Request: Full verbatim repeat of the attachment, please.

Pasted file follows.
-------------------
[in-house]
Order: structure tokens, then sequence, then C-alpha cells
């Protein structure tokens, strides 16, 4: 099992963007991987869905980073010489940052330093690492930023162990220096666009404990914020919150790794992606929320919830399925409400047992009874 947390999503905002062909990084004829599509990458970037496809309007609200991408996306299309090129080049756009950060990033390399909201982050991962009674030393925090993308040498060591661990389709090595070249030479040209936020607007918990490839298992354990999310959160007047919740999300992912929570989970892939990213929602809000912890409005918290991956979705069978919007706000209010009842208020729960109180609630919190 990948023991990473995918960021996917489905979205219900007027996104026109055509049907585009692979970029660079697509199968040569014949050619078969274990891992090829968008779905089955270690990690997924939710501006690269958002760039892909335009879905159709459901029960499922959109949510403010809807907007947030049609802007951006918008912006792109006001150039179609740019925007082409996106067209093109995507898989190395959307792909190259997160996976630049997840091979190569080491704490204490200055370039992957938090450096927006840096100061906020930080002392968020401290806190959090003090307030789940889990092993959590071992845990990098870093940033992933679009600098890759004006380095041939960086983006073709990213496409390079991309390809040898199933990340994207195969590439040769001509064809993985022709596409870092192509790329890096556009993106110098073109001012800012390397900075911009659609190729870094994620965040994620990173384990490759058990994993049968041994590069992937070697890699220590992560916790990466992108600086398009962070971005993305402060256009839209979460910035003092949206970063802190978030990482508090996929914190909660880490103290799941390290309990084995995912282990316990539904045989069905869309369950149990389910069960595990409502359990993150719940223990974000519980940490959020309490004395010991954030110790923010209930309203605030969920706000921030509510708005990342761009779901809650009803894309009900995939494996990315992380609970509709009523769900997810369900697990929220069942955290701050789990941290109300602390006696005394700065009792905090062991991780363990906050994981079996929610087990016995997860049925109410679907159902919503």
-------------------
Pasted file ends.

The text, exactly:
[in-house]
Order: structure tokens, then sequence, then C-alpha cells
């Protein structure tokens, strides 16, 4: 099992963007991987869905980073010489940052330093690492930023162990220096666009404990914020919150790794992606929320919830399925409400047992009874 947390999503905002062909990084004829599509990458970037496809309007609200991408996306299309090129080049756009950060990033390399909201982050991962009674030393925090993308040498060591661990389709090595070249030479040209936020607007918990490839298992354990999310959160007047919740999300992912929570989970892939990213929602809000912890409005918290991956979705069978919007706000209010009842208020729960109180609630919190 990948023991990473995918960021996917489905979205219900007027996104026109055509049907585009692979970029660079697509199968040569014949050619078969274990891992090829968008779905089955270690990690997924939710501006690269958002760039892909335009879905159709459901029960499922959109949510403010809807907007947030049609802007951006918008912006792109006001150039179609740019925007082409996106067209093109995507898989190395959307792909190259997160996976630049997840091979190569080491704490204490200055370039992957938090450096927006840096100061906020930080002392968020401290806190959090003090307030789940889990092993959590071992845990990098870093940033992933679009600098890759004006380095041939960086983006073709990213496409390079991309390809040898199933990340994207195969590439040769001509064809993985022709596409870092192509790329890096556009993106110098073109001012800012390397900075911009659609190729870094994620965040994620990173384990490759058990994993049968041994590069992937070697890699220590992560916790990466992108600086398009962070971005993305402060256009839209979460910035003092949206970063802190978030990482508090996929914190909660880490103290799941390290309990084995995912282990316990539904045989069905869309369950149990389910069960595990409502359990993150719940223990974000519980940490959020309490004395010991954030110790923010209930309203605030969920706000921030509510708005990342761009779901809650009803894309009900995939494996990315992380609970509709009523769900997810369900697990929220069942955290701050789990941290109300602390006696005394700065009792905090062991991780363990906050994981079996929610087990016995997860049925109410679907159902919503």